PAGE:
A self healing cutting mat helps to protect your work surface from any scratches or indents that may be made when you start rolling the tracing wheel over patterns. The mats are made from lots of separate tiny pieces of material, so the blade moves between the material instead of cutting into the unit.
A tracing wheel is the key ingredient here. It may become your best friend as it makes your pattern transferring more accurate.
Dressmaker’s carbon paper
You can usually find this in craft stores. This will print your design onto fabric or another piece of transfer paper. I recommend using a contrasting color carbon paper to the precious fabric you are using to help you see the lines clearly. Common colors are black, blue, red, green, white and yellow.
You don’t always have to use carbon paper when transferring patterns. If I am using 100% cotton fabric, sometimes I will just use the tracing wheel through my pattern, as it still leaves little imprints which you can see.
Use your choice of fabric, or transfer papers if you are tracing the pattern onto a new piece of tracing paper. When you are tracing onto your fabric make sure to hold it taut so the paper is transferred accurately. Cotton is a good starting point for transferring a pattern onto.
You need the pattern you wish to copy over. If this is your first time using a tracing wheel, I recommend a simple pattern such as a t-shirt or tote bag, while you get used to the tool.
If you need more simple patterns, I have a collection right here.
Let’s look at the steps..
Lay out the fabric on a cutting mat
To transfer markings from your pattern the first thing you need to do is lay your fabric the wrong side up on the cutting mat (you don’t want to have any marks on your fabric in case it doesn’t wash out).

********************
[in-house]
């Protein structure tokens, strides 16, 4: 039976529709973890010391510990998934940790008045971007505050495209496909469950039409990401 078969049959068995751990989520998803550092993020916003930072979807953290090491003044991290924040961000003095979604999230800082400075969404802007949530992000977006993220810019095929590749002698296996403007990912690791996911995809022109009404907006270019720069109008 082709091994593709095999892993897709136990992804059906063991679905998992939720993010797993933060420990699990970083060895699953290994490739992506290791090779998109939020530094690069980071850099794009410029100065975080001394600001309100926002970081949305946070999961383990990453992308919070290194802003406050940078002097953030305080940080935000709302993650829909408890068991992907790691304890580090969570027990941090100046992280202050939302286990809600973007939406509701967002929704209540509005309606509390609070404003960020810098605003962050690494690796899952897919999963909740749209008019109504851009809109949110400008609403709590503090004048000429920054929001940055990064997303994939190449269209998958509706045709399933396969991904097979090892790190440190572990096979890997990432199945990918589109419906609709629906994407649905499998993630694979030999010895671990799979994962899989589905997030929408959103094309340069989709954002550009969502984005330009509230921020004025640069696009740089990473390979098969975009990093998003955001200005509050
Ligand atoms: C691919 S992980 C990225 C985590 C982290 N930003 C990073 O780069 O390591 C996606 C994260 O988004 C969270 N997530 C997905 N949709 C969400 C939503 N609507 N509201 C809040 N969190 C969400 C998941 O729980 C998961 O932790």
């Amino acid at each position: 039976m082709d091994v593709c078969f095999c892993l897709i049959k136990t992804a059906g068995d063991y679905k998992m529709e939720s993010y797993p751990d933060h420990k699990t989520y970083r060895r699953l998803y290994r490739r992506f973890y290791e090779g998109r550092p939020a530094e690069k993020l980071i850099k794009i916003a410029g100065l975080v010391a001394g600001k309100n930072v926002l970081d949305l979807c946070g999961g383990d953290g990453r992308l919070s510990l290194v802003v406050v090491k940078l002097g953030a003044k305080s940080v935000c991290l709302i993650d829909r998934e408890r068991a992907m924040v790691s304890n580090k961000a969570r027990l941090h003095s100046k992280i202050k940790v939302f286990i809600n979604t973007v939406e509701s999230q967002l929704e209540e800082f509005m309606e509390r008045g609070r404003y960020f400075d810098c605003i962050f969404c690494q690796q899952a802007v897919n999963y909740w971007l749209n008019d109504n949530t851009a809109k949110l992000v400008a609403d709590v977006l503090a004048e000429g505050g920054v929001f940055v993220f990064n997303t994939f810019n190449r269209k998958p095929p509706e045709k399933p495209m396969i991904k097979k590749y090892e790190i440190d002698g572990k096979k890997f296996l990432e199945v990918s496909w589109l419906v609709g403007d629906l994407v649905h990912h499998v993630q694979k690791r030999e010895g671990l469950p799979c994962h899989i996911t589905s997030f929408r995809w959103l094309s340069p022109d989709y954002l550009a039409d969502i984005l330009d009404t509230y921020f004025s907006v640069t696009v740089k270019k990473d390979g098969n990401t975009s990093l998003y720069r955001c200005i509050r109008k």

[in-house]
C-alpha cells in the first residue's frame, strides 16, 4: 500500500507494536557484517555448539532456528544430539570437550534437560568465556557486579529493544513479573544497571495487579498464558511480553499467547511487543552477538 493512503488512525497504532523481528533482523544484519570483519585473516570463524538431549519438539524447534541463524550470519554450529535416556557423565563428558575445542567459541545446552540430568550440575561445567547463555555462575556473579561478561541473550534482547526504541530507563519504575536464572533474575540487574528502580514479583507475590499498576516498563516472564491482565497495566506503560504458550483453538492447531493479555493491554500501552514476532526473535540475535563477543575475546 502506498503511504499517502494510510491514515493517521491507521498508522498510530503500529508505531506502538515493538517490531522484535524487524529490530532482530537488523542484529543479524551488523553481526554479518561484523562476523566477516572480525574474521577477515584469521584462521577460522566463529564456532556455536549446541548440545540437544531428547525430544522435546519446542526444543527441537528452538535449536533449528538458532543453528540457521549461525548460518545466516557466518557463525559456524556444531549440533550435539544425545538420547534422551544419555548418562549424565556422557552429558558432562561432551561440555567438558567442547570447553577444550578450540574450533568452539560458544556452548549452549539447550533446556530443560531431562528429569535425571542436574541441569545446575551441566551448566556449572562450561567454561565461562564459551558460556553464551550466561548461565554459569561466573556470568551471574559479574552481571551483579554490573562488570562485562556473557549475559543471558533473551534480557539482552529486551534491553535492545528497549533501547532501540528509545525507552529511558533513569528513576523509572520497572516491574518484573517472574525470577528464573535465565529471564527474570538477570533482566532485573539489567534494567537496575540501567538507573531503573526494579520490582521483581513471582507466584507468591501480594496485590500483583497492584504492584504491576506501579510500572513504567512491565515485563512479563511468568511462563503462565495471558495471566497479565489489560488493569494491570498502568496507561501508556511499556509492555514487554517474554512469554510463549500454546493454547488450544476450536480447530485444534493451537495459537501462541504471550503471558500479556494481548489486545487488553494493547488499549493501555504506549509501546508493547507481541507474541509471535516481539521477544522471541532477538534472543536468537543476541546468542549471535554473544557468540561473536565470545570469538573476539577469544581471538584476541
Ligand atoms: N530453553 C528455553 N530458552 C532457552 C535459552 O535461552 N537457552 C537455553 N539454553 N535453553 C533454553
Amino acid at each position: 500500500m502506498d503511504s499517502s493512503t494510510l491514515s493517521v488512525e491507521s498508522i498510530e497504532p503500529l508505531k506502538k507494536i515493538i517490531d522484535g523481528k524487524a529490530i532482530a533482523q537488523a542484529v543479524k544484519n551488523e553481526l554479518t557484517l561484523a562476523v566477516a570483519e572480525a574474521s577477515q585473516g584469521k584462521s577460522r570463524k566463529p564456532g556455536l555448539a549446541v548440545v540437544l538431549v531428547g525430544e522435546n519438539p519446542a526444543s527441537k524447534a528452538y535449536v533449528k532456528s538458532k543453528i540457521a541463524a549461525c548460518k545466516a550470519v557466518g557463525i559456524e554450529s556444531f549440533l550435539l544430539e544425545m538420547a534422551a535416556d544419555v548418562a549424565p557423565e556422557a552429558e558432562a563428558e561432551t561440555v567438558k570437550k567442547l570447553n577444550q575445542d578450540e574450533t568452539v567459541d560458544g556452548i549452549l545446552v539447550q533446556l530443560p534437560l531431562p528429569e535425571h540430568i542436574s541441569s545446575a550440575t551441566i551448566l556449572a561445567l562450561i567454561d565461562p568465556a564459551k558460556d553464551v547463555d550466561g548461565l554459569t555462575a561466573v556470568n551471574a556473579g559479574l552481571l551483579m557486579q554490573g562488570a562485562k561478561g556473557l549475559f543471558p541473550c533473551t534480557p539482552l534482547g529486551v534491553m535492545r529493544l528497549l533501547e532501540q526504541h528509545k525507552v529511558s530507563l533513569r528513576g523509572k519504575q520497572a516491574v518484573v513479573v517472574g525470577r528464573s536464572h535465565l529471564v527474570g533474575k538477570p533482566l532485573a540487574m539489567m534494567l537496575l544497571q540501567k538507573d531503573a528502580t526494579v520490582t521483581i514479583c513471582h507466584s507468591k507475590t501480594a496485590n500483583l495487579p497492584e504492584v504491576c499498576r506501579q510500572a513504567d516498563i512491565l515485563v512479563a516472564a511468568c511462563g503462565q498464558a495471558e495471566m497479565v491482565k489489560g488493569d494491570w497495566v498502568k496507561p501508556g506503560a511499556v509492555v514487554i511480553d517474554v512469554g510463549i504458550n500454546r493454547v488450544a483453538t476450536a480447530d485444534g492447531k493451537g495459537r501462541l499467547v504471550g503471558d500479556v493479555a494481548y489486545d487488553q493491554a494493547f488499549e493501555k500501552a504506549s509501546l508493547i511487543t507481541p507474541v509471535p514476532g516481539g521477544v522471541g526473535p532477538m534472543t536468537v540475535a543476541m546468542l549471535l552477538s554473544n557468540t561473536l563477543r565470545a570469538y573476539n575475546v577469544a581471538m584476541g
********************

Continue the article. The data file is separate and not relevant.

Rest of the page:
A cutting mat prevents you from scratching your work surface when the tracing wheel is in motion. It also helps you to get clean perforations, instead of using a potentially bumpy or slippery surface.
Place the carbon paper wrong side down on top of your fabric, and place the pattern piece on top. Make sure that the grain line is properly aligned. Pin the pattern paper down with pattern weights or pins.
Roll your tracing wheel along the pattern piece following the correct line for our size. If you’re working with a large pattern you may have to shuffle the carbon paper underneath around, working one section at a time.
Use force when you are pushing your tracing wheel. The harder that you press down, the more visible your straight lines and markings will be.
In the beginning you may feel more comfortable using a French curve or ruler to help you get precise markings.
Trace over the pattern markings
Trace the pattern lines like notches and darts onto your tracing paper. You may have to move the pin around to get any markings that go into the center of the pattern when you use a tracing wheel.
To trace notches, use the tracing wheel to mark a line about ¼” long from the pattern paper edge into the seam allowances. For darts, use double-faced tracing paper wrong side down — you’ll only need to make the marks once, and they’ll be in the same spot on both sides.
Remove the paper
Remove the weights and pins, and then remove the sewing pattern paper and carbon paper. You should have an outline of your pattern piece.
If you cannot clearly see all the marks you have made with your transfer wheel, you can go over them with chalk or a fabric pen to reinforce cutting lines
How Else Can You Transfer Over A Sewing Pattern?
Whilst a fabric wheel is just the right tool for transferring a pattern onto another fabric, you can trace a sewing pattern over without one. Cut out your desired size of pattern you are using, and then trace around the outside of it. You can add markings and notches with regular chalk.
If you are doing it this way, be mindful to weigh down your pattern carefully at the edges and add a seam allowance or ¼”.
Tracing patterns has never been easier with this little sewing device. If you have a storage full of patterns or if you are using patterns regularly in fashion design, I do recommend finding yourself a good tracing wheel at your favorite fabric store. Once you add this to your sewing basket, you’ll never go back again!
Do you have a favorite brand of tracing wheel? Or perhaps you use a different sewing tool? I’d love to know in the comments below!